Unemployed: do you carry on job hunting, or do you retrain?

What you’re doing may not be working. But can retraining be the answer?

This article is written as one in a series covering job loss, job change, and job retraining. This article is specifically for career professionals who find themselves in a very difficult position because of COVID; however, there is plenty of advice that applies universally here.

If you’ve been unemployed now for several months, you’ve got very valid, serious concerns. For whatever reason, be it the market, the conditions globally, or your particular sector, your employability is now uncertain and you don’t know for how long this will last.

You may be thinking about whether retraining is a good idea at this point in your career, so that you find yourself in a more viable situation.

The problem is also compounded by human tendency for optimism. We are designed to underestimate negative future outcomes. It is human nature to shy aware from the more difficult path, and to continue along in the hopes that everything will be ok (“see my related post in this series called “You need to find a job – and time is running out” for more details here).

This is a very serious option to consider, and one that should be done carefully. And there are a lot of criteria that need to be considered.

Let’s explore when retraining may be the right option for you.

When retraining for a different career makes sense

  1. You can afford to.

For certain, retraining comes at a price in the short term, in the form of your time, and diminishing your current income. Because you’ll be spending the bulk of your time learning a new skill for a new career, you’ll have to forego maximum earning now (though you may not be earning now if you’re unemployed), in the hopes of being able to earn more once you find a new job.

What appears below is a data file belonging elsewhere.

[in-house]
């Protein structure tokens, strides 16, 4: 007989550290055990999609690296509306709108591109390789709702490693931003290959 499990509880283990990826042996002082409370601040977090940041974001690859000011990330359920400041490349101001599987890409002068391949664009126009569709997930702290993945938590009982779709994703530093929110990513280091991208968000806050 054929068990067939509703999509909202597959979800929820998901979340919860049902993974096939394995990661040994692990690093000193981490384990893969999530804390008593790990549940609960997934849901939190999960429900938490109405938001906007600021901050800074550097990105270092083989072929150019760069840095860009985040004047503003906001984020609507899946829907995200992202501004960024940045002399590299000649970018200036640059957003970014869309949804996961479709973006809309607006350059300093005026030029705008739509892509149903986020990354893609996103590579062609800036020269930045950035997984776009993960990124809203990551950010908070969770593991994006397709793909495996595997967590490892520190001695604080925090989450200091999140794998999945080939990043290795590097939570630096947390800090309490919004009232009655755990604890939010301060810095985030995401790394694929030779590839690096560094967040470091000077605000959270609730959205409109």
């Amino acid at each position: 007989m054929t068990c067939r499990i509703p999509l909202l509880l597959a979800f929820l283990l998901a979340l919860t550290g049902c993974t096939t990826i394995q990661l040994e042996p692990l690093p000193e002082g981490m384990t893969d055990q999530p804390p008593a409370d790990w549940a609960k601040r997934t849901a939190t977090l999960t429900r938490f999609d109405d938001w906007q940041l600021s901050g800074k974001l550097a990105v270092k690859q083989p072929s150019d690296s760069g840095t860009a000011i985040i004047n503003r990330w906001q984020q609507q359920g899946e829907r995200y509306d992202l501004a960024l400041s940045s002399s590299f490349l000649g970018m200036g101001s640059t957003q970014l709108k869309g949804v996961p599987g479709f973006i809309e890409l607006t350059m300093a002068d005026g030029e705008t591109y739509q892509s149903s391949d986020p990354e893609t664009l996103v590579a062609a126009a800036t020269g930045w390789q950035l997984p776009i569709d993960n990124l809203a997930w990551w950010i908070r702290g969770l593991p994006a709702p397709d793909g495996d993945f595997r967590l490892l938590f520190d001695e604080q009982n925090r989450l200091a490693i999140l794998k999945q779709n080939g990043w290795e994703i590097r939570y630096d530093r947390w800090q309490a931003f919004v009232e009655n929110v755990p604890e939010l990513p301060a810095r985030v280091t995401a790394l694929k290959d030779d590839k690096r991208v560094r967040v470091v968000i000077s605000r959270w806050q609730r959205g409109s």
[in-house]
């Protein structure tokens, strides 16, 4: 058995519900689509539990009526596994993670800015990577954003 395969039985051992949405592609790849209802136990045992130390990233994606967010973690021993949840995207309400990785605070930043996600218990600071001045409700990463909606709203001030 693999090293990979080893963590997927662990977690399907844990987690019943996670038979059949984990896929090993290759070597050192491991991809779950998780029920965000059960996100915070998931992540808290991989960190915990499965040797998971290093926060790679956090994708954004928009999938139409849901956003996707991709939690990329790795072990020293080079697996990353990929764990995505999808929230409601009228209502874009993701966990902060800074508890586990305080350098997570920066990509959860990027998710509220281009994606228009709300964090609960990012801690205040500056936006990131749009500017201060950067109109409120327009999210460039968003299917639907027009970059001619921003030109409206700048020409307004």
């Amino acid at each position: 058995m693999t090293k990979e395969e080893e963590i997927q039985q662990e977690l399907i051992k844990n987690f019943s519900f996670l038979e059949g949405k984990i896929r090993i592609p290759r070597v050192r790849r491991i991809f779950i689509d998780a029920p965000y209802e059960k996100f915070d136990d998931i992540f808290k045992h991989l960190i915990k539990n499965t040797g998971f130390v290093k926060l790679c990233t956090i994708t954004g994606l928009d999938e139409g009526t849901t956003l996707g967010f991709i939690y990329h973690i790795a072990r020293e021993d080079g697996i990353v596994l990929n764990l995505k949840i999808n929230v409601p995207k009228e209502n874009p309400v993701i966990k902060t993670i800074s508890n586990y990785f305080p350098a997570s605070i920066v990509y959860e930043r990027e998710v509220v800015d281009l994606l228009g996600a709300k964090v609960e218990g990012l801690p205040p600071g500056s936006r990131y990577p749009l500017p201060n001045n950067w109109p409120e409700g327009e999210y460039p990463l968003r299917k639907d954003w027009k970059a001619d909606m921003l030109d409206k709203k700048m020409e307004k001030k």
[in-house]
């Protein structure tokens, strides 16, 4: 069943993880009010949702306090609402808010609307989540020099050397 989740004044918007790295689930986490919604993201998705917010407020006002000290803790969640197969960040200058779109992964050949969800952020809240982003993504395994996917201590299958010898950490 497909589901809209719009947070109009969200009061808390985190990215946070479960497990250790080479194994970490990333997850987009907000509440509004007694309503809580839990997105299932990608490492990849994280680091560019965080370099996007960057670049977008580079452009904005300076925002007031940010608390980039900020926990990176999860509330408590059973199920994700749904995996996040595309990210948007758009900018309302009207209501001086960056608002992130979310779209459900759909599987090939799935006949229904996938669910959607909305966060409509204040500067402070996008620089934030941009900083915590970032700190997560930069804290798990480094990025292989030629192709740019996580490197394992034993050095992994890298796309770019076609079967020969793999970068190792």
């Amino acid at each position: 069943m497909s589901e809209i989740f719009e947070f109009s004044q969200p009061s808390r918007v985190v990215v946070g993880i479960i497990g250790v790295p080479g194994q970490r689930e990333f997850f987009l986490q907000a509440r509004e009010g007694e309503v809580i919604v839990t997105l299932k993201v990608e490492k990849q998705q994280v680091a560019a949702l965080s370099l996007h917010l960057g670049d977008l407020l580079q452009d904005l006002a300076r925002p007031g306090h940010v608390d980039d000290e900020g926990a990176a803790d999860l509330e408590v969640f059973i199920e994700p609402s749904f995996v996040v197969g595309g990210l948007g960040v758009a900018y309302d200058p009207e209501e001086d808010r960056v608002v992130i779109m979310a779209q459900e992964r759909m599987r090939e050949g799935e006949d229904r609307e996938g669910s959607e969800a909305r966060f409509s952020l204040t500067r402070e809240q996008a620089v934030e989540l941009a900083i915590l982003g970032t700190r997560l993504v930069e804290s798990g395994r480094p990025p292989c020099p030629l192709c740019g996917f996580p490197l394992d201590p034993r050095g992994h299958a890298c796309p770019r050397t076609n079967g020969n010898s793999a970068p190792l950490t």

The ideal situation for retraining is securing part time work, or having enough savings, to be able to subsidise this period. For many however, this is the biggest limitation, as the immediate priority is securing some income (I’ve addressed this in another post).

If, however, you’re think you’re able to afford it now, you’ll want to think carefully about how long it will take to do so – is it a 6 months, a year? More?

This is tied in with:

2. You’re able to identify an area that you want to work in.

You’ll want to think carefully and be selective about your potential new career field. It’s important to not limit your options using your previous paradigm and previous career; something that once didn’t make sense or didn’t appeal to you previously may be a viable option now.

Do your research here. Spend the time to search as much as you can now and find out as much as you can about that industry.

Questions you’ll want to ask and have good, researched answers to:

  • What are the career’s future prospects?
  • How viable does the industry look for the future?
  • How long does it take to retrain for this career? Is it a reasonable timeline, given my financial situation, and my situation at home?
  • Will there be any unforeseen barriers to entry, like age and physical performance?

One important note here, is that this is not a process for you to secure your dream job. That is an entirely different thought process which can look on the surface a lot like this process. This is specifically about finding gainful, steady employment in a field that may be of primary or ancillary interest to you.

This thought process will tie in with the first consideration of being able to afford the time needed to retrain.

We live in an amazing time now where almost every career resource is currently available on the internet for free or at very little cost. Certainly at a fraction of what it used to be. Trainee programmes that used to cost you hundreds, thousands, of pounds, and many months, or years, are now repackaged and available online.

There are even online, credible certifications now that can be used as “proof” of retraining.